Arminta Wallace, interview with Jennifer Johnston, in The Irish Times (20 Nov. 2012), Weekend Review

Details: Arminta Wallace , ‘A Writer Making Sense of “Life‘s Awful Muddle”’ interview with Jennifer Johnston, in The Irish Times (20 Nov. 2012), Weekend Review - available online - accessed 22.11.2012.]

As I stand on the front porch of Jennifer Johnston’s stately home on the outskirts of Derry, trying to figure out how to ring the doorbell – it turns out to be a pull rather than a push – I can’t help but think of her mischievous novel Truth or Fiction, the opening pages of which depict an encounter between a hapless visiting journalist and a famous, slightly sinister Irish novelist.

In the book, the novelist is intimidating and untrustworthy. Johnston, by contrast, is ease and kindness itself. She scoops me into the kitchen and plies me with brown toast and chunky home-made vegetable soup, chatting all the while about the prize she is about to receive at the Bord Gáis Energy Irish Book Awards. It’s a lifetime achievement award that will see the 82-year-old Johnston join previous recipients John McGahern, William Trevor, Edna O’Brien, Maeve Binchy and Seamus Heaney at the top of the glitterati tree.

Is she delighted? Dismayed? For some writers there’s a touch of the ho-hum about such awards. Johnston beams. “Oh, it’s marvellous,” she says. After the faintest of pauses, she adds, “Of course I told them, ‘In another 15 years you’re going to have to give me another one.’”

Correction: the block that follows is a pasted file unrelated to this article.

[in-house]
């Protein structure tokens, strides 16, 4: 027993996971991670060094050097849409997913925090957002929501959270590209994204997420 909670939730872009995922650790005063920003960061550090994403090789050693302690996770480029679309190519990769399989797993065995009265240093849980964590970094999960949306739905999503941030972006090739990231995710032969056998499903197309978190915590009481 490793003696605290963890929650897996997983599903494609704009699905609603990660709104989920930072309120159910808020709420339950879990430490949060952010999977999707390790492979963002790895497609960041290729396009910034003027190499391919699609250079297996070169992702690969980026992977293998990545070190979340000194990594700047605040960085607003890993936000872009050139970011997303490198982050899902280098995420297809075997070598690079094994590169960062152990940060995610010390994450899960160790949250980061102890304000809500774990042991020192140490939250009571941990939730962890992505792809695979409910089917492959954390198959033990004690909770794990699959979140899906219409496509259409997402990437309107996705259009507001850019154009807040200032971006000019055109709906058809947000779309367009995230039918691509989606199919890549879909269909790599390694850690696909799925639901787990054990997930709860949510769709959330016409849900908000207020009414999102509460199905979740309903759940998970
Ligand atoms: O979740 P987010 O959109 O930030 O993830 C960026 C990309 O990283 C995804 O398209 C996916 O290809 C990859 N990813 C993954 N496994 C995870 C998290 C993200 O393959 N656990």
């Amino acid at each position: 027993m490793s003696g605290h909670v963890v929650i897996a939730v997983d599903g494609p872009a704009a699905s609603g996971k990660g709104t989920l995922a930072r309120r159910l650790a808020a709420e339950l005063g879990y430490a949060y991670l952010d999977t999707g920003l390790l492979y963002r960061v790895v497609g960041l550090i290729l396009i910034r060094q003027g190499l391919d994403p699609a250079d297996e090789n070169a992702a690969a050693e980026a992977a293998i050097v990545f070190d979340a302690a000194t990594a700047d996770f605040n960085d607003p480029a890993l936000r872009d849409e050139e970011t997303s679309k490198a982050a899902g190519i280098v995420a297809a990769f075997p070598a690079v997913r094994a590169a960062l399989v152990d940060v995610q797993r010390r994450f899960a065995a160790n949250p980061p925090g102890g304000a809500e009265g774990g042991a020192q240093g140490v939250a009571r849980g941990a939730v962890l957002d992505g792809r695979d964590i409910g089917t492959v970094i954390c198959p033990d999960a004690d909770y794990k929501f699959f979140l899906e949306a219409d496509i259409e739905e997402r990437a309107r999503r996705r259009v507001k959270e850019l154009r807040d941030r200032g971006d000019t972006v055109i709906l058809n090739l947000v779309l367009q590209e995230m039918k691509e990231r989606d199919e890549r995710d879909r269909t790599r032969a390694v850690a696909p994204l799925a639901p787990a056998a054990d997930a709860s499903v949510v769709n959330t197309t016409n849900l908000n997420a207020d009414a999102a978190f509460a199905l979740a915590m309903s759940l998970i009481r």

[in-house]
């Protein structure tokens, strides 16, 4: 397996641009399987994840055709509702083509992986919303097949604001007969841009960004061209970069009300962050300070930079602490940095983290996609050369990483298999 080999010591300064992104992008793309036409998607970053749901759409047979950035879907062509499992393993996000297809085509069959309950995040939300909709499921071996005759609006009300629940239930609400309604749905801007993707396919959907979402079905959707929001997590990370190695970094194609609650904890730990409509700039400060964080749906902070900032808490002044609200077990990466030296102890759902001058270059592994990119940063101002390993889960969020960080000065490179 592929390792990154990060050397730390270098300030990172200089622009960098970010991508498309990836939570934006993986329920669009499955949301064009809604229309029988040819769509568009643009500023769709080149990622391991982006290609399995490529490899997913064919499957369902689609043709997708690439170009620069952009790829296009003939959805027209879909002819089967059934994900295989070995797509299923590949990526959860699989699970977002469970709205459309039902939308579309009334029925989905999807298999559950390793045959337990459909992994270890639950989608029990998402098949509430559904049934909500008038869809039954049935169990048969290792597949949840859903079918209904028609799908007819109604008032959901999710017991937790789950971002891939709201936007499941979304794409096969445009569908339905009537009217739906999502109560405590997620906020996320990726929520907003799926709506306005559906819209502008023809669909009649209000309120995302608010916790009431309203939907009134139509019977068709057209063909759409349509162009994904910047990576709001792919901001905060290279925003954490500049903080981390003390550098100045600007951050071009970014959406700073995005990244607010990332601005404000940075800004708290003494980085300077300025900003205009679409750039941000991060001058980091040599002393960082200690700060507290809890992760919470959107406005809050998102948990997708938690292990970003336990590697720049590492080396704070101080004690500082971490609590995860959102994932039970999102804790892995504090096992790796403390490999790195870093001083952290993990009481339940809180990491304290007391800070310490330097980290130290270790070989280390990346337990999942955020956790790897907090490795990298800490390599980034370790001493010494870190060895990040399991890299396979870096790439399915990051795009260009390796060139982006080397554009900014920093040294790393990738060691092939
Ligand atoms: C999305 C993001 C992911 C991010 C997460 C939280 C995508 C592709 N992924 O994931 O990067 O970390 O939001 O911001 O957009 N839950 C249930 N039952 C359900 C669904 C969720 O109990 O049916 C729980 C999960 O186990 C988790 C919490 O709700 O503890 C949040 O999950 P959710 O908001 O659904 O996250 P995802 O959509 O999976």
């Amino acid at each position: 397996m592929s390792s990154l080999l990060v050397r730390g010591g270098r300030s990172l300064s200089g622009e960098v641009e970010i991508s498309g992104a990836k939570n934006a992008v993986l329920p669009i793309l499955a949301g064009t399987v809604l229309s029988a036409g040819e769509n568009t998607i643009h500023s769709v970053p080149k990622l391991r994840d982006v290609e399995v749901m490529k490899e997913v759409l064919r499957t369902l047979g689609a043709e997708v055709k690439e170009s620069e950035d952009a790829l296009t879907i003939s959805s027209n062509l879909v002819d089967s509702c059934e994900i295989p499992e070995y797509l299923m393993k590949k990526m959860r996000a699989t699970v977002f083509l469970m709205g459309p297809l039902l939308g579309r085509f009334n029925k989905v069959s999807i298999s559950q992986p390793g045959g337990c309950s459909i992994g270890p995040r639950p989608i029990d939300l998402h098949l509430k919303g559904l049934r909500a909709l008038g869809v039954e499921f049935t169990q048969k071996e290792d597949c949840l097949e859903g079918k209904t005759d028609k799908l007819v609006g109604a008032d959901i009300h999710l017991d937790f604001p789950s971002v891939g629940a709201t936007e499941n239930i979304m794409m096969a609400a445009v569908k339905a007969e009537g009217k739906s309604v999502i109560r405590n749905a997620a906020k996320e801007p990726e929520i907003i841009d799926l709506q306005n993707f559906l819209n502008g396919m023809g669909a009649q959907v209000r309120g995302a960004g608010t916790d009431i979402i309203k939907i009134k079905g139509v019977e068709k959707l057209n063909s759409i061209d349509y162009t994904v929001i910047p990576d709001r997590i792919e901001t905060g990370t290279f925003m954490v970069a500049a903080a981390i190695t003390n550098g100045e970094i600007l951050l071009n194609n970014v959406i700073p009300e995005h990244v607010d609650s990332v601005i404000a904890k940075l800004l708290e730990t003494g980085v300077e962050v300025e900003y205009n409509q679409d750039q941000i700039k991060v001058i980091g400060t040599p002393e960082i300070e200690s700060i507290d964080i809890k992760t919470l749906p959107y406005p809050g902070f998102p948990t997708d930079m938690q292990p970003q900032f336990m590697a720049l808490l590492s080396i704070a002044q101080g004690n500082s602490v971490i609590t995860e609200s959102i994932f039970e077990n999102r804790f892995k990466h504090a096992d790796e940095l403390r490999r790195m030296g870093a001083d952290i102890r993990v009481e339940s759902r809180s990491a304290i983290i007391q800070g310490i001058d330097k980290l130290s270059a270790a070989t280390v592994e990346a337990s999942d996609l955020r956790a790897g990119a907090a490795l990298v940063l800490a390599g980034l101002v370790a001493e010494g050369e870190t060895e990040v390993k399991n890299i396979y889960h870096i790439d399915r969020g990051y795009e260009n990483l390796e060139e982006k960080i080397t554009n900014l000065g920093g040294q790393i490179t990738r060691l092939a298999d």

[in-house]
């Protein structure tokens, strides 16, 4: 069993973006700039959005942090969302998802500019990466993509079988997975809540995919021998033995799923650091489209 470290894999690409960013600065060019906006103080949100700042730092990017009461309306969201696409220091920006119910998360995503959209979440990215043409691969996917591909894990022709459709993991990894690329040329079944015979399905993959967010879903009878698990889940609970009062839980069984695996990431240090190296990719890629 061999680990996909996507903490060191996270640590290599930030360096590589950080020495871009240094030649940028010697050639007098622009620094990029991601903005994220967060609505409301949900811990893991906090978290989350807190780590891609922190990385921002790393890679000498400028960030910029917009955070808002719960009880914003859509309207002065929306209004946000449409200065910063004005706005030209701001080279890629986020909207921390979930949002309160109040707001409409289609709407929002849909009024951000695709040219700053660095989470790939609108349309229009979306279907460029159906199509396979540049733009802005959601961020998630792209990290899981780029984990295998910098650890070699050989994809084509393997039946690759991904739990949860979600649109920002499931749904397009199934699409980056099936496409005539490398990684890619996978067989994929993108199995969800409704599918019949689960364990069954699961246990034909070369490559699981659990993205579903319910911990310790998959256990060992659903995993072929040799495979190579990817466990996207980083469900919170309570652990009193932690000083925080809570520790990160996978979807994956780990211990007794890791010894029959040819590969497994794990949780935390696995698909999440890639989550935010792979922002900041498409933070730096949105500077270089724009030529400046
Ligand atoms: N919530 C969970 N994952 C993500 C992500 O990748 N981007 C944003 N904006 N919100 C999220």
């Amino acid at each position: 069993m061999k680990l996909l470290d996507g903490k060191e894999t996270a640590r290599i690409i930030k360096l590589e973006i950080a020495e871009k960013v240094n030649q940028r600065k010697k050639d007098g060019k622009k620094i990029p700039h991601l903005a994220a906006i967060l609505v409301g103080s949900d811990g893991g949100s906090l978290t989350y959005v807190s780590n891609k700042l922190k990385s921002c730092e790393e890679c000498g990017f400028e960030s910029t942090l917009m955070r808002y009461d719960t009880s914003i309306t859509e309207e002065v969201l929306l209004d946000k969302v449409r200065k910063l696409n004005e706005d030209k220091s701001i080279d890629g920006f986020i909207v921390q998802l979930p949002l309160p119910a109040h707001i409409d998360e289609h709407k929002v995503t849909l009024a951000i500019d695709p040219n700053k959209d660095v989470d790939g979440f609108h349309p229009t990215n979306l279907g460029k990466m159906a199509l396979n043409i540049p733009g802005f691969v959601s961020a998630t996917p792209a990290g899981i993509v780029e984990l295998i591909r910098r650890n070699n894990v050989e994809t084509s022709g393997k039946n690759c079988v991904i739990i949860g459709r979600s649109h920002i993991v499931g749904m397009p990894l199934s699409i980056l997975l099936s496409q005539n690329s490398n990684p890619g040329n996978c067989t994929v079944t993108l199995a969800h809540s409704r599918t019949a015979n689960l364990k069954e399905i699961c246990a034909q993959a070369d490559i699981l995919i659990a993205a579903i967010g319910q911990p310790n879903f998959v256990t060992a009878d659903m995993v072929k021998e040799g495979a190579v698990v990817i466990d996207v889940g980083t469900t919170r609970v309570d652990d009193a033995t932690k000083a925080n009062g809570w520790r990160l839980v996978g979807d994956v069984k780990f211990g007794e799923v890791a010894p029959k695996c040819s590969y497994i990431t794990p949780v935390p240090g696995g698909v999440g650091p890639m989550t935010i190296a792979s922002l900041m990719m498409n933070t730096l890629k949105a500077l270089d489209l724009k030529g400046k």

As we move, bearing coffee, into her study, Johnston apologises for the boxes. I haven’t even seen the boxes. I am transfixed by the window, an eight-foot slice of light that offers a breathtaking view over a blaze of golden trees and, beyond that, to the house’s private jetty on the river Foyle. I refocus on a collection of cardboard boxes of various shapes and sizes that, she says, contain Christmas presents for family and friends.

“I’m not actually writing every day at the moment, because I’m thinking about Christmas,” she explains. “But the minute Christmas is over, I will be.”

Genesis of a book
Her first task will be to “fiddle” with the book she has just completed. It will be her 18th novel. Considering that she didn’t publish her first book until she was 42, this is a pretty impressive work rate. Johnston throws back her head and laughs.

“Oh, if only you knew,” she says. “I am incredibly lazy. And they’re very short books. And it takes me a very long time to write each one. And I do very fiddly little wastey-timey things in-between.”

Already, however, she is slowly building up a cast in her head for novel number 19.

Is that how her books begin? “Yes. With a character, usually. And then others come and join them. In a book of mine called Two Moons, there is an angel. He’s not the main character, but he is important. And he used to come in here and sit on that sofa – and I was busy finishing whatever it was I was at, you know, and it was really annoying. This little man who looked like Danny DeVito kept coming in. He didn’t say anything. He just sat there.”

Once he made his entrance into the novel, he never returned to the study. We both look at the sofa. Nothing there but boxes.